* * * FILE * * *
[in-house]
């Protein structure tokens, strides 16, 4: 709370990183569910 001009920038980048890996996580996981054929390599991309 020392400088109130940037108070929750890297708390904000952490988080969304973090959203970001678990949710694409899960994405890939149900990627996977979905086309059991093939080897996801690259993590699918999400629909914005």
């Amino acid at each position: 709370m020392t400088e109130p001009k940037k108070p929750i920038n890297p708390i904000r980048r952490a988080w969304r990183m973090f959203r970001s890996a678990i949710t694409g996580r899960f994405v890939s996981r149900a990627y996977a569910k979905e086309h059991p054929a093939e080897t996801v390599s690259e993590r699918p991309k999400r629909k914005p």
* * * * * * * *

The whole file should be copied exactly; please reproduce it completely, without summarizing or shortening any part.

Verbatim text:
[in-house]
């Protein structure tokens, strides 16, 4: 709370990183569910 001009920038980048890996996580996981054929390599991309 020392400088109130940037108070929750890297708390904000952490988080969304973090959203970001678990949710694409899960994405890939149900990627996977979905086309059991093939080897996801690259993590699918999400629909914005």
């Amino acid at each position: 709370m020392t400088e109130p001009k940037k108070p929750i920038n890297p708390i904000r980048r952490a988080w969304r990183m973090f959203r970001s890996a678990i949710t694409g996580r899960f994405v890939s996981r149900a990627y996977a569910k979905e086309h059991p054929a093939e080897t996801v390599s690259e993590r699918p991309k999400r629909k914005p």